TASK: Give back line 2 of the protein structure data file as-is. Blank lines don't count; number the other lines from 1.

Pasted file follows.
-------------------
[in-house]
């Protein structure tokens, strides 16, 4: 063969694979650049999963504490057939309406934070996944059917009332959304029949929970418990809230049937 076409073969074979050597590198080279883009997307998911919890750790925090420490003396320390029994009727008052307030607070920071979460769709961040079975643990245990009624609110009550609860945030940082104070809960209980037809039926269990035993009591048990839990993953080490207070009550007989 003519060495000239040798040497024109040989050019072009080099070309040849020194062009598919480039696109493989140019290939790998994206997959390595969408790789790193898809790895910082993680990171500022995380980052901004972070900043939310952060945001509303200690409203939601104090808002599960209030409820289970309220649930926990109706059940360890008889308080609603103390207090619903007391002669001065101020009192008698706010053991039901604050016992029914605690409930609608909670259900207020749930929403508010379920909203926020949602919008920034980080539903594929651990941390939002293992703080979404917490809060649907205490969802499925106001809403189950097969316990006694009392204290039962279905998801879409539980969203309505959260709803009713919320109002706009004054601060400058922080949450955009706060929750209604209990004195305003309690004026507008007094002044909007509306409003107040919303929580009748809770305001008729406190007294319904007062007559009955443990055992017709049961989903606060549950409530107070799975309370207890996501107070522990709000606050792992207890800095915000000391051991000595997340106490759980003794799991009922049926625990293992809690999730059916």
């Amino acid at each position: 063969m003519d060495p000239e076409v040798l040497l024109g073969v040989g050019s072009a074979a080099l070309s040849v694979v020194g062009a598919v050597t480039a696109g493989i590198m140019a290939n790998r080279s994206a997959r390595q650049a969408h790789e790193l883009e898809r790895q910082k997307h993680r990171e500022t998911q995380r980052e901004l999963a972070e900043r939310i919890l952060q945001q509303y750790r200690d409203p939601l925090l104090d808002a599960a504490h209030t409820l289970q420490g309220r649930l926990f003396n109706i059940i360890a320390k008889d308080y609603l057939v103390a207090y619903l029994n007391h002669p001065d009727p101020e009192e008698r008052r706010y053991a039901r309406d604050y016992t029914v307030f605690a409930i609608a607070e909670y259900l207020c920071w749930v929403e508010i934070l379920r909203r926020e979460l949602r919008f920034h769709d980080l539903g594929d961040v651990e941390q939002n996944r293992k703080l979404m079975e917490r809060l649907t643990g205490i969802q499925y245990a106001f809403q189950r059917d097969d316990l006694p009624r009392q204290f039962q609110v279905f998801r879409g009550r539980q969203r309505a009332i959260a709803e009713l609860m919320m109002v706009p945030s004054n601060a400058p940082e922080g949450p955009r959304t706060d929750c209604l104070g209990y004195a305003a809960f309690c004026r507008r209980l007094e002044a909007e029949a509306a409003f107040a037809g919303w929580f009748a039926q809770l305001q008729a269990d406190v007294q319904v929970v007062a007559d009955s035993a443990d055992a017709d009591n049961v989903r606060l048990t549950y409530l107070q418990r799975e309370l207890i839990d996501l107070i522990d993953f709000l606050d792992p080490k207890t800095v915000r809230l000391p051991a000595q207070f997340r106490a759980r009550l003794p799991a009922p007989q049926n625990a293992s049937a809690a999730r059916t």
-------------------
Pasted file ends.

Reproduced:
């Protein structure tokens, strides 16, 4: 063969694979650049999963504490057939309406934070996944059917009332959304029949929970418990809230049937 076409073969074979050597590198080279883009997307998911919890750790925090420490003396320390029994009727008052307030607070920071979460769709961040079975643990245990009624609110009550609860945030940082104070809960209980037809039926269990035993009591048990839990993953080490207070009550007989 003519060495000239040798040497024109040989050019072009080099070309040849020194062009598919480039696109493989140019290939790998994206997959390595969408790789790193898809790895910082993680990171500022995380980052901004972070900043939310952060945001509303200690409203939601104090808002599960209030409820289970309220649930926990109706059940360890008889308080609603103390207090619903007391002669001065101020009192008698706010053991039901604050016992029914605690409930609608909670259900207020749930929403508010379920909203926020949602919008920034980080539903594929651990941390939002293992703080979404917490809060649907205490969802499925106001809403189950097969316990006694009392204290039962279905998801879409539980969203309505959260709803009713919320109002706009004054601060400058922080949450955009706060929750209604209990004195305003309690004026507008007094002044909007509306409003107040919303929580009748809770305001008729406190007294319904007062007559009955443990055992017709049961989903606060549950409530107070799975309370207890996501107070522990709000606050792992207890800095915000000391051991000595997340106490759980003794799991009922049926625990293992809690999730059916």